A controversial scheme giving taxpayers’ cash to pregnant women who quit smoking will be rolled out across Derbyshire.
We exclusively revealed in March how health chiefs handed out nearly £40,000 to expectant mums in Chesterfield to encourage them to kick the habit as part of a pilot experiment.
Officials at Derbyshire County Council (DCC) have now agreed to expand the project to other areas at a cost of £152,000-a-year – even though only a small number of women who took part in the study actually stopped smoking.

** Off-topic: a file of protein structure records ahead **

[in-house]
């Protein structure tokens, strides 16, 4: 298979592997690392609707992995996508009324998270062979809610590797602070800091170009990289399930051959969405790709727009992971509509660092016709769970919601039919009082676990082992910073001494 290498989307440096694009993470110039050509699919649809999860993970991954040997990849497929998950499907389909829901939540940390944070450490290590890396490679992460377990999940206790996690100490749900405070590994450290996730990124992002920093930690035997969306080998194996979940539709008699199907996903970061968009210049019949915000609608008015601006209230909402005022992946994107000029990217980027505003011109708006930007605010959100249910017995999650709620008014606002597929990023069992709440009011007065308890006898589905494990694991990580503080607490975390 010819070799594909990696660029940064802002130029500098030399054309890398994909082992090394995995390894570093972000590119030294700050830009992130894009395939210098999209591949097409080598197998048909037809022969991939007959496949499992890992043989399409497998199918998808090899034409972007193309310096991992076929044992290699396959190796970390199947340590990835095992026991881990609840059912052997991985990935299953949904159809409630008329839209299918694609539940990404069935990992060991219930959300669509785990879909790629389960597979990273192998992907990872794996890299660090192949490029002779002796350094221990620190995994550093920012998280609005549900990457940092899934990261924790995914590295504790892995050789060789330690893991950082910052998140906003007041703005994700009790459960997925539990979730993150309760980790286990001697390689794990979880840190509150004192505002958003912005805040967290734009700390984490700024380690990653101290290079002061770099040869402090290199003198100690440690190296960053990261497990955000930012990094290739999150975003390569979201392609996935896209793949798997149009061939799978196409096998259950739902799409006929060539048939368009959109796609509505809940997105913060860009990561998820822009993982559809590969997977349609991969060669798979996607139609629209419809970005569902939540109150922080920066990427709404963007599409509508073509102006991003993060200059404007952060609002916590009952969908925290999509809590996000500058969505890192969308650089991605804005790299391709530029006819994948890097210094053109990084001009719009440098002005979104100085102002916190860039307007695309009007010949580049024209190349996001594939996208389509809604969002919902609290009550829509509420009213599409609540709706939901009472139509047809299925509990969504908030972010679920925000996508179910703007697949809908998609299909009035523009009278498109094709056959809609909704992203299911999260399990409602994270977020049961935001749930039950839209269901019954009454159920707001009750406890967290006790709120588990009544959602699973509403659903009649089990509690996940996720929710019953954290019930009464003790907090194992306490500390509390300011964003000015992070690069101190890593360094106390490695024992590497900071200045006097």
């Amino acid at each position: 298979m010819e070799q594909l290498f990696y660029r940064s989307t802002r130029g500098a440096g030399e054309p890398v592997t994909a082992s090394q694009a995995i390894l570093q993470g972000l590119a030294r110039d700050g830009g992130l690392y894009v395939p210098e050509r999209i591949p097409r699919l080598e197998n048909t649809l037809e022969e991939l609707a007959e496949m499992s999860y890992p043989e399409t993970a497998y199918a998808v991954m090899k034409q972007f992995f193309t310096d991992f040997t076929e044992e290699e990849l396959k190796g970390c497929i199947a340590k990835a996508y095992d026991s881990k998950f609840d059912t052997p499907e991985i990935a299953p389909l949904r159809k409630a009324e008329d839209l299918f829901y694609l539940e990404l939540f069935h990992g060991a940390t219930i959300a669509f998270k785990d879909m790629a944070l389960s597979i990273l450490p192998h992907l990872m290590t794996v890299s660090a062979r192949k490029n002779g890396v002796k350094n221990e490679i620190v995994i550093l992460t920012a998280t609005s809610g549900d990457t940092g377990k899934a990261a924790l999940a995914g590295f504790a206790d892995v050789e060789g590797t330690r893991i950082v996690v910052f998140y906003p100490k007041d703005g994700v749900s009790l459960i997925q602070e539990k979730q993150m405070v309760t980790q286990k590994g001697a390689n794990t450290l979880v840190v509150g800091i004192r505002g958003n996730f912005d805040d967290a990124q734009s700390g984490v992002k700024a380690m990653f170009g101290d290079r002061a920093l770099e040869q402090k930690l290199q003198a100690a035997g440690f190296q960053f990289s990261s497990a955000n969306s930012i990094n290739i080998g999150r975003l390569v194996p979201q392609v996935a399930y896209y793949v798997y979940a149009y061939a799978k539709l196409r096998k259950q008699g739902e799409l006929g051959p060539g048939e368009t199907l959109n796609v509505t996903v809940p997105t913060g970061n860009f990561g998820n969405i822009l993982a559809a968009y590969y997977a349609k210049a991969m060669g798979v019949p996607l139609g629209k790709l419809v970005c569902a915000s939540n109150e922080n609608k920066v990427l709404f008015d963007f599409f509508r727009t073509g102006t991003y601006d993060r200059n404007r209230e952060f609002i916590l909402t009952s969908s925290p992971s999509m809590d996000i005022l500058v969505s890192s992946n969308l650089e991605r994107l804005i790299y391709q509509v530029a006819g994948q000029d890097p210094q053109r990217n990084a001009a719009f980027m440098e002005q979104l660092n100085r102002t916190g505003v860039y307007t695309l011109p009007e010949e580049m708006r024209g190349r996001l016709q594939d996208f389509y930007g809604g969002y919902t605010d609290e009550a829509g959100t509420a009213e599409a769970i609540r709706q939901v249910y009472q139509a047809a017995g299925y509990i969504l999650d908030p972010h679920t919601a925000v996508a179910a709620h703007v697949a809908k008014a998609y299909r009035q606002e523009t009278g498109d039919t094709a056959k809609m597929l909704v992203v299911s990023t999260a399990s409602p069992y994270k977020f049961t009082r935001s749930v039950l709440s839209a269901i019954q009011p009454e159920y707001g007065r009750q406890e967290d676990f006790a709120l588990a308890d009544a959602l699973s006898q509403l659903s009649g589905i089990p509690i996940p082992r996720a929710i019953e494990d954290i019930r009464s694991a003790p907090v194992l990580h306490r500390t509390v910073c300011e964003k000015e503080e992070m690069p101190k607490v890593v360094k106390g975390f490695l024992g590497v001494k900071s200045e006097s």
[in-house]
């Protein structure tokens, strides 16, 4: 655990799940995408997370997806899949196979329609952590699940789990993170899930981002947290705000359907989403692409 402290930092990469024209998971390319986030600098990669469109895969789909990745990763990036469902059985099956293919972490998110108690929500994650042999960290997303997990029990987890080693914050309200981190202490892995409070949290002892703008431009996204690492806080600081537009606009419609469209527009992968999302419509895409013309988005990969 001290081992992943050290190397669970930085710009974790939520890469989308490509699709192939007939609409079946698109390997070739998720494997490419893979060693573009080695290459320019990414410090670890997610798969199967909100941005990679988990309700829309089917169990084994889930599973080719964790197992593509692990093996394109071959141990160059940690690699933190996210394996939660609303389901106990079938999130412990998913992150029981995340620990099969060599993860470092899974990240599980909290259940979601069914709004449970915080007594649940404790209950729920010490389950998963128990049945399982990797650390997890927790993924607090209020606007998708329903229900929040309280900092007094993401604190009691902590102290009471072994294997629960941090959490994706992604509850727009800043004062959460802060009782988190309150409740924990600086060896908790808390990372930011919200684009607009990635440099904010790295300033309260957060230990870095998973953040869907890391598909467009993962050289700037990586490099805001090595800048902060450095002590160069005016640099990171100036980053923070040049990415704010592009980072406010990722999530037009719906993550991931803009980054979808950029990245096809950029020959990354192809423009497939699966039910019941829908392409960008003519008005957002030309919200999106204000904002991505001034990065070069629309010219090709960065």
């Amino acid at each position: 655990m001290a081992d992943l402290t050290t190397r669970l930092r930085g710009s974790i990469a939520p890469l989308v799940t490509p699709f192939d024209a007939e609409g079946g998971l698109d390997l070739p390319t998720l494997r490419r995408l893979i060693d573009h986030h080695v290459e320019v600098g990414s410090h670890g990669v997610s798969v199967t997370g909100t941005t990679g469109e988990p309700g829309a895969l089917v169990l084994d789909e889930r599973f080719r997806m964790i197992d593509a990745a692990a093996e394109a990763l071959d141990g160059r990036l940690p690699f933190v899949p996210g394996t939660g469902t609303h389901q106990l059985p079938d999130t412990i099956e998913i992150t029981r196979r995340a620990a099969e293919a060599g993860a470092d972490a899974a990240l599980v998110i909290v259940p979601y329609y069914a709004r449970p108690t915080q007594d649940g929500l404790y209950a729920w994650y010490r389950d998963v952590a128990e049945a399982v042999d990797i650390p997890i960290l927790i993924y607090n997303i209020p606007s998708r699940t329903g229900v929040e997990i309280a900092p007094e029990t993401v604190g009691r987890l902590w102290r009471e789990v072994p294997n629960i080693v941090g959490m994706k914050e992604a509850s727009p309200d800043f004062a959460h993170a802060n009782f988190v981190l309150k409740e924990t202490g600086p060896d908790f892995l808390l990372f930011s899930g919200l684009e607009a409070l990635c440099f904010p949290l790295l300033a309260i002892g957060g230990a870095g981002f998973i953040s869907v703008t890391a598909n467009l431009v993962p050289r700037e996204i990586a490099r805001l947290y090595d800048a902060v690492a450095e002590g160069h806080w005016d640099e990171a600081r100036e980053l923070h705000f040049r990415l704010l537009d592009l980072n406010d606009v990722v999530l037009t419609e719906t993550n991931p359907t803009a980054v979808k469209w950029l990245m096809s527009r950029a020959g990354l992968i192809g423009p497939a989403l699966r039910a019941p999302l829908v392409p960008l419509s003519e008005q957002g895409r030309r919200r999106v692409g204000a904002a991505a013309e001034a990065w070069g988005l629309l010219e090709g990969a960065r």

Critics have branded the scheme “a waste of money” – but DCC stress the move will save lives and money.
The pilot scheme launched in 2012 amid concerns about the effects of smoking on unborn babies.
A total of 229 women took part in the experiment.
They had regular hospital appointments with money awarded each time they passed breath tests to prove they hadn’t been smoking.
Women who quit during pregnancy and for six months afterwards were able to claim up to £750.
Of the 229 mums-to-be who started on the project, 56 had stopped smoking by the time their babies were born.
Just 26 had still stopped six months after their babies were born.